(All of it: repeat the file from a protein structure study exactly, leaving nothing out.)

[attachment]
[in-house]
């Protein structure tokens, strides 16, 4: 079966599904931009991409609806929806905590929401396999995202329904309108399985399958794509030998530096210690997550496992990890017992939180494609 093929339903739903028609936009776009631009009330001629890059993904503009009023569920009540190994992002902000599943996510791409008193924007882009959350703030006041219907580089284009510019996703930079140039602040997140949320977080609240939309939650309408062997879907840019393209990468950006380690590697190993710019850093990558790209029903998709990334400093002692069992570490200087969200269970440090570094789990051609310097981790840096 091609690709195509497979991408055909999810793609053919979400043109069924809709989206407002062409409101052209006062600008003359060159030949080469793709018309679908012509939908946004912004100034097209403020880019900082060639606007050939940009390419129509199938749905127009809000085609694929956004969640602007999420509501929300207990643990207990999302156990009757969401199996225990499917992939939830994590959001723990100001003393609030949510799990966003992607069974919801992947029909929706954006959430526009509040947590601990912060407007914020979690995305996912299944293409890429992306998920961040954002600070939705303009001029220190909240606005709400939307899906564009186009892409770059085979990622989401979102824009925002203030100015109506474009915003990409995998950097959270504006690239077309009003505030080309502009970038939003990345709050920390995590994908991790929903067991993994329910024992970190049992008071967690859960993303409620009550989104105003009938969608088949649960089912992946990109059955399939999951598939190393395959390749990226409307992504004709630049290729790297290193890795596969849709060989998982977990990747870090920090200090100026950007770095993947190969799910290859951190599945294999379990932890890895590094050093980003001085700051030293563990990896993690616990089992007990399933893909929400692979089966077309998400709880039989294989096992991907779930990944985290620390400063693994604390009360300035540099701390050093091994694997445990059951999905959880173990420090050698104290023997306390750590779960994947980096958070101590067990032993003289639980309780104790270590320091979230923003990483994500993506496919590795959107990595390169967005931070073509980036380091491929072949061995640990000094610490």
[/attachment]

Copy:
[in-house]
């Protein structure tokens, strides 16, 4: 079966599904931009991409609806929806905590929401396999995202329904309108399985399958794509030998530096210690997550496992990890017992939180494609 093929339903739903028609936009776009631009009330001629890059993904503009009023569920009540190994992002902000599943996510791409008193924007882009959350703030006041219907580089284009510019996703930079140039602040997140949320977080609240939309939650309408062997879907840019393209990468950006380690590697190993710019850093990558790209029903998709990334400093002692069992570490200087969200269970440090570094789990051609310097981790840096 091609690709195509497979991408055909999810793609053919979400043109069924809709989206407002062409409101052209006062600008003359060159030949080469793709018309679908012509939908946004912004100034097209403020880019900082060639606007050939940009390419129509199938749905127009809000085609694929956004969640602007999420509501929300207990643990207990999302156990009757969401199996225990499917992939939830994590959001723990100001003393609030949510799990966003992607069974919801992947029909929706954006959430526009509040947590601990912060407007914020979690995305996912299944293409890429992306998920961040954002600070939705303009001029220190909240606005709400939307899906564009186009892409770059085979990622989401979102824009925002203030100015109506474009915003990409995998950097959270504006690239077309009003505030080309502009970038939003990345709050920390995590994908991790929903067991993994329910024992970190049992008071967690859960993303409620009550989104105003009938969608088949649960089912992946990109059955399939999951598939190393395959390749990226409307992504004709630049290729790297290193890795596969849709060989998982977990990747870090920090200090100026950007770095993947190969799910290859951190599945294999379990932890890895590094050093980003001085700051030293563990990896993690616990089992007990399933893909929400692979089966077309998400709880039989294989096992991907779930990944985290620390400063693994604390009360300035540099701390050093091994694997445990059951999905959880173990420090050698104290023997306390750590779960994947980096958070101590067990032993003289639980309780104790270590320091979230923003990483994500993506496919590795959107990595390169967005931070073509980036380091491929072949061995640990000094610490």